In 1947, the Partition of India and Pakistan sparked a harrowing refugee crisis and one of the largest migrations in human history (paywall). But while the memories of the bloodbath that followed continue to shape politics and policy on both sides of the border, it has taken nearly 70 years for new generations of Indians to be able to access the stories of those dark days.
On Aug. 10, the 1947 Partition Archive, a non-profit, began releasing a number of oral histories collected from thousands of people who survived the gruesome events of the year of India’s independence from British rule. These recordings, which recount the experiences of Hindus and Muslims who were forced to leave their homes and cross the border, are available for streaming via the Stanford University Library’s digital repository.
For founder Guneeta Singh Bhalla, a former physicist, the idea to start collecting the stories of Partition survivors came about in 2008 after a trip to the Hiroshima Peace Memorial Museum, which features oral histories from the victims of the 1945 atom bomb attack. Noticing the absense of anything similar for victims of the Partition, Bhalla decided to start recording people’s accounts of their experiences at the time.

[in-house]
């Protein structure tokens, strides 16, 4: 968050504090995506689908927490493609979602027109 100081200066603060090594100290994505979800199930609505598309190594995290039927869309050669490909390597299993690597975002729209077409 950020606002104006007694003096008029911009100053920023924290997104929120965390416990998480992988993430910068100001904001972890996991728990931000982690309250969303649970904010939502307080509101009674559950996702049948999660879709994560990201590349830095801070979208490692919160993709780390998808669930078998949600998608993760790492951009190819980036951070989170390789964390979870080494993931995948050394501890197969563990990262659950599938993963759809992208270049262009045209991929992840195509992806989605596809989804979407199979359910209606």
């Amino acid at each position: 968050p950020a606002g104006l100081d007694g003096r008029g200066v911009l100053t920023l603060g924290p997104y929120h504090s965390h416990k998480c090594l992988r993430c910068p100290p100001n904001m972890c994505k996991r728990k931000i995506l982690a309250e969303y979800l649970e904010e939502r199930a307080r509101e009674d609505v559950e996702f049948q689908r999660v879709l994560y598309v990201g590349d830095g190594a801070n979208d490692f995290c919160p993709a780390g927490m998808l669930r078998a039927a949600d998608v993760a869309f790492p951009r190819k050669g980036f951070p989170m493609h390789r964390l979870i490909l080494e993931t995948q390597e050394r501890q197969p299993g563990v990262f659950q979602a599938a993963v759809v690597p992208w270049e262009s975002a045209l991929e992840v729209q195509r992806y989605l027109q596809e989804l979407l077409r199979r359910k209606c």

“The idea was to memorialise the event so that it doesn’t happen again,” she told Quartz.
But in 2010, upon the death of her grandmother’s brother, a Partition survivor in his ’90s whom she was just about to interview, Bhalla realised it was time to expand the project, and get some help from others, to capture all the stories that were at risk of being forgotten for good.
Since then, Bhalla and a team of around 500 volunteers and 100 scholars around the world have been interviewing survivors not just in the directly affected countries of India, Pakistan, and Bangladesh but even as far afield as the US, UK, Spain, Israel, Saudia Arabia, Kenya, and Australia, home to thousands of south Asian-origin migrants. In all, they’ve collected 4,300 oral histories in 22 languages, a mix of audio and video.
But it wasn’t always easy to get people to open up about experiences and emotions they had buried for decades.
“When we first started, it was a very faux-pas topic, nobody was talking about it,” Bhalla explained, “It was very difficult to break those barriers.”
Now, things are changing. In the years after the launch of the Partition Archive, a number of other citizen groups have begun working to memorialise the event, including New Delhi-based The Arts and Cultural Heritage Trust, which is behind India’s first ever Partition Museum, opening later this month, and the Godrej India Cultural Lab, which recently hosted an exhibition and several lectures about the Partition.
With history becoming a contested topic in today’s India, it’s becoming clear that the responsibility for both learning about and preserving the country’s rich and diverse heritage increasingly lies with curious citizens themselves.
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